The Reno 911! television show remains one of my favorite original productions to come out of Comedy Central and when I heard a movie was in the works, I was moderately excited. I say “moderately” because I worried the movie, which is shot Cops style, would look odd in widescreen and, let’s face it, with higher production values.
To an extent my worry was not unsubstantiated—the film does look odd in widescreen and with cleaner video. While waiting for the Unrated version to arrive, I scoped out the “R” rated theatrical cut and ended up watching the film with directors/writers commentary in full screen and I quickly realized the movie felt more at home this way. This is purely because I’m used to watching the series in fullscreen and the widescreen presentation is a bit off putting. Still, minor aesthetics aside, the aspect ratio of the film isn’t going to hurt the enjoyment as much as poor writing.
You’d think that’d be my segue into stating that this movie was poorly written, but it’s not. No, the film retains the same level of quality as the show (and why shouldn’t it? It’s written by the creators), although there aren’t quite as many hilarious moments in the film as one would hope. The masturbation hotel sequence stands out as one of the funniest bits in the film (although Kimball is oddly absent from the mayhem), but there isn’t much else that you’ll remember from the film aside from the end credits roll (which actually makes up the majority of what we see in the trailers for the film). That may not sound like a ringing endorsement, but I don’t remember much from Super Troopers either and that film is still hilarious.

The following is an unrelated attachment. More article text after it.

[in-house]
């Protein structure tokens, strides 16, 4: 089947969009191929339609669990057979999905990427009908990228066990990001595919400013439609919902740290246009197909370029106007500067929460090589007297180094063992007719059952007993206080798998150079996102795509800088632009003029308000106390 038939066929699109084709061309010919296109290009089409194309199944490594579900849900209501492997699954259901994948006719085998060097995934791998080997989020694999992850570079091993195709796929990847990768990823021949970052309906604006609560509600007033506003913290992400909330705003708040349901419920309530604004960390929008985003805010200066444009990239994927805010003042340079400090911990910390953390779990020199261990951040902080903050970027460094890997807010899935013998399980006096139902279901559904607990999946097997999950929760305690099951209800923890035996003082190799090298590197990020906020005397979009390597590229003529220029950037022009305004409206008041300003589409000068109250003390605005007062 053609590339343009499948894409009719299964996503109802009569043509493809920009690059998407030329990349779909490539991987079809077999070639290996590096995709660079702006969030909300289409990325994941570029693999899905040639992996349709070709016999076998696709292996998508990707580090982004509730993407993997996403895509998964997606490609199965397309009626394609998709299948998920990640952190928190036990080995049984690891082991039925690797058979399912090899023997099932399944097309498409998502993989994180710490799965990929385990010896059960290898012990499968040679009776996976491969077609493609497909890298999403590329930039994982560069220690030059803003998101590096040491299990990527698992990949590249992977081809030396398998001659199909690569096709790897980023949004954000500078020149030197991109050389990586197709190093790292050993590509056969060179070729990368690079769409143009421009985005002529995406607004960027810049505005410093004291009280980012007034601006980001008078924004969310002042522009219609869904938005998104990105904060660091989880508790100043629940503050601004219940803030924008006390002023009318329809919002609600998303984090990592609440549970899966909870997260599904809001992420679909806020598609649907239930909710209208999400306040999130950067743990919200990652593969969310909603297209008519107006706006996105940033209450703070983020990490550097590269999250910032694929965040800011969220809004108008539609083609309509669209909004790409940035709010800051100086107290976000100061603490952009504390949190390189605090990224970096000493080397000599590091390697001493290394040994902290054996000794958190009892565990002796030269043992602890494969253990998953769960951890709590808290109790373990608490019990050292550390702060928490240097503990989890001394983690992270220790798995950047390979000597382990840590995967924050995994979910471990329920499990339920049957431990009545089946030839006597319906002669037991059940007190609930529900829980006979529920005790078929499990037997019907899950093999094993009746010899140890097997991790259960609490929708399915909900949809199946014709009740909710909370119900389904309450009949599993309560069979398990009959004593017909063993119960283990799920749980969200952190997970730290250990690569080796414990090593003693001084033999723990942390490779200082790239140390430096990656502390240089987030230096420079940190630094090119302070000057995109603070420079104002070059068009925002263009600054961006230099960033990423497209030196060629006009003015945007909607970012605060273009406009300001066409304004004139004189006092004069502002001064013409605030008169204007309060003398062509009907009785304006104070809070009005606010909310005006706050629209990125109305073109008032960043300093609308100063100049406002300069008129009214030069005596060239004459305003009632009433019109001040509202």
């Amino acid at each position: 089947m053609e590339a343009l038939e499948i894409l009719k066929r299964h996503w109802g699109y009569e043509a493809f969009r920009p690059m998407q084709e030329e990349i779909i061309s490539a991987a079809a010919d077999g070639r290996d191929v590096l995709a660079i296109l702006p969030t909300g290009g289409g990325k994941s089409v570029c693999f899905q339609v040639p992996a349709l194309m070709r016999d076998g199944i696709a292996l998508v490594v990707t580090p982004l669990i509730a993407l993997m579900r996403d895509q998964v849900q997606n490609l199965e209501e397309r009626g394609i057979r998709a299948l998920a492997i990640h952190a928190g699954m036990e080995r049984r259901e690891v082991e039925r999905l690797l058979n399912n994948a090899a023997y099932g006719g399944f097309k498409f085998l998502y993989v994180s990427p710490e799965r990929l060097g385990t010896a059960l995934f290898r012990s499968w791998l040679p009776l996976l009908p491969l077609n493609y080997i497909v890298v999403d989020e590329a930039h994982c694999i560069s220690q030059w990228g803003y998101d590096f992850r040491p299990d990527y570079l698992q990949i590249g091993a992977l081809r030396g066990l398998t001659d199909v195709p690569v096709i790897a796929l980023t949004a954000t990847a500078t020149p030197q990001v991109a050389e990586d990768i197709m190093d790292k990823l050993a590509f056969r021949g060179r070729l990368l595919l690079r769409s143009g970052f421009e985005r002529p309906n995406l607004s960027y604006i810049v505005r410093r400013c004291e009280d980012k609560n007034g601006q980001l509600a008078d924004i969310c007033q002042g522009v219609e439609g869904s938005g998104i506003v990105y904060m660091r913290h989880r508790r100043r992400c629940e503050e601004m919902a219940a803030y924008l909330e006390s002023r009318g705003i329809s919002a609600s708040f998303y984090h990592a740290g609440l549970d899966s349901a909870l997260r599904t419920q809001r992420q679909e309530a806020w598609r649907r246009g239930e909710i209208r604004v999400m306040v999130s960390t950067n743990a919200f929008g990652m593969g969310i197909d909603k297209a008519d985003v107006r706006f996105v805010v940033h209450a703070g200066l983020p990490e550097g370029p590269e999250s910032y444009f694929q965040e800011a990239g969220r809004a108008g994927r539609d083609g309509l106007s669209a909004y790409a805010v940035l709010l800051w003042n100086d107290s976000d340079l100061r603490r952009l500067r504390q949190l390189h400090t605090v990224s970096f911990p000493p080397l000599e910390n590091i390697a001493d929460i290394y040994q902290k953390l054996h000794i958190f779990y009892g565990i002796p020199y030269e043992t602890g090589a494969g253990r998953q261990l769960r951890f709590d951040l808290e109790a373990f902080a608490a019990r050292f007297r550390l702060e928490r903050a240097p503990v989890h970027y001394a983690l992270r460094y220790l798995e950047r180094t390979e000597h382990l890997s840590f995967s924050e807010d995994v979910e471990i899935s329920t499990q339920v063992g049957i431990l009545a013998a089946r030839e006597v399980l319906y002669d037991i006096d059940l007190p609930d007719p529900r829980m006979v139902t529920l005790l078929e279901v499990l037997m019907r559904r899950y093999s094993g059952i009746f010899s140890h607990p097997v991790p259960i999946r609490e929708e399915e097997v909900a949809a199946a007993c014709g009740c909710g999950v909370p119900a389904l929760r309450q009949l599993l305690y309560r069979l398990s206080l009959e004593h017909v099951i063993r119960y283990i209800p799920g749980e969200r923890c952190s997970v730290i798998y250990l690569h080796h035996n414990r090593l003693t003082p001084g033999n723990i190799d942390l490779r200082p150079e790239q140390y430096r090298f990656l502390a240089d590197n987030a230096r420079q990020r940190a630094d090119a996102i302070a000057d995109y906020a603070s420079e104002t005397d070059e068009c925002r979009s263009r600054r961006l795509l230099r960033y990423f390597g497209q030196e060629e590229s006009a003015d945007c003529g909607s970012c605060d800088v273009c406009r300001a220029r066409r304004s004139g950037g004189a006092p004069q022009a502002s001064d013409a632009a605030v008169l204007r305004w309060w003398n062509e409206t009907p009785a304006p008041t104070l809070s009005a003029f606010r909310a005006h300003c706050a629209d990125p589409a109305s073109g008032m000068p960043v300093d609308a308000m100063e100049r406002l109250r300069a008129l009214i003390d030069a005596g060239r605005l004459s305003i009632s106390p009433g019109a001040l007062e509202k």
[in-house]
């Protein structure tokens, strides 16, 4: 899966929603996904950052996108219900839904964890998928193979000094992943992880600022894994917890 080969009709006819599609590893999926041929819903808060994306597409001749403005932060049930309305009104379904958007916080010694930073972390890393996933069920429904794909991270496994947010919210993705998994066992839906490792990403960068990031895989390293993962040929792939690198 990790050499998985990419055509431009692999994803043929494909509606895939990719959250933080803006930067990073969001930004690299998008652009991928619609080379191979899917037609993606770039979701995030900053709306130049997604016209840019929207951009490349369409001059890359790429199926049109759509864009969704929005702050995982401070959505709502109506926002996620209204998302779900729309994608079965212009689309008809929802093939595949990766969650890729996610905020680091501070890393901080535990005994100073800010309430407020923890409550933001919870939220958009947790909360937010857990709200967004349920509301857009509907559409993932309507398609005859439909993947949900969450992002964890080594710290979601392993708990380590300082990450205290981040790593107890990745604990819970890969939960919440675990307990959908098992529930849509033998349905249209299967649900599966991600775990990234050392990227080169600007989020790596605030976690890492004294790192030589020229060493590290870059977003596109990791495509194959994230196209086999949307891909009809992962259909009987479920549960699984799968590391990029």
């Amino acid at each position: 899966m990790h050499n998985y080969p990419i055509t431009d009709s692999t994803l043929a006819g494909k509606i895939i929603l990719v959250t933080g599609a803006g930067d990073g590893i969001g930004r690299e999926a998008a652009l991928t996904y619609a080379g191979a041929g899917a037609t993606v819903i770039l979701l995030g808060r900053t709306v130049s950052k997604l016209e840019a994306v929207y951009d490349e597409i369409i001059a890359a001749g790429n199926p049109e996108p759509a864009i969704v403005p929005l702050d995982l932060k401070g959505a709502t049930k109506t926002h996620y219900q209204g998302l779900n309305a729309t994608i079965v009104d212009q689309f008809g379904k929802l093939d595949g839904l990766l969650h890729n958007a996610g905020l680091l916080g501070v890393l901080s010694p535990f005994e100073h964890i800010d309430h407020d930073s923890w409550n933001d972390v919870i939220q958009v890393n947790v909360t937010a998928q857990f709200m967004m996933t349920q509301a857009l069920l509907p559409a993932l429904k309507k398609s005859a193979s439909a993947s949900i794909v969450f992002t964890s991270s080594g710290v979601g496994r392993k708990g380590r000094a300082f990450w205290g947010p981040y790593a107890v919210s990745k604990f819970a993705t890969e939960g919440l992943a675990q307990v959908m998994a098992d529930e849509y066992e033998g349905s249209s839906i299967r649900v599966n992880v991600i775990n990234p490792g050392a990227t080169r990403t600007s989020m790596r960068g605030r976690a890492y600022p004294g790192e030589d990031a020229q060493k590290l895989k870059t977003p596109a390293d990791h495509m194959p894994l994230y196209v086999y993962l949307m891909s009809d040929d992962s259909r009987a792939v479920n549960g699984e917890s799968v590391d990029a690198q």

As the story goes, the Reno Sherrif’s Department is called to a Cop convention in Miami, Florida. When they arrive they find that they are not in the computer and they are unable to receive their convention passes, which sends a jolt of disappointment throughout the crew. The majority end up getting drunk and pass out, meanwhile the convention goes on and a bio-terrorist threat is unleashed, forcing all of the law enforcement in Miami to be non-existent, aside from the Reno Sherriff’s Department. Reno sets out to protect the city of Miami and along the way meet up with old friends and eventually unravel the mystery of the bio-terrorist threat (it doesn’t make much sense, so don’t worry if you don’t understand it all in the end).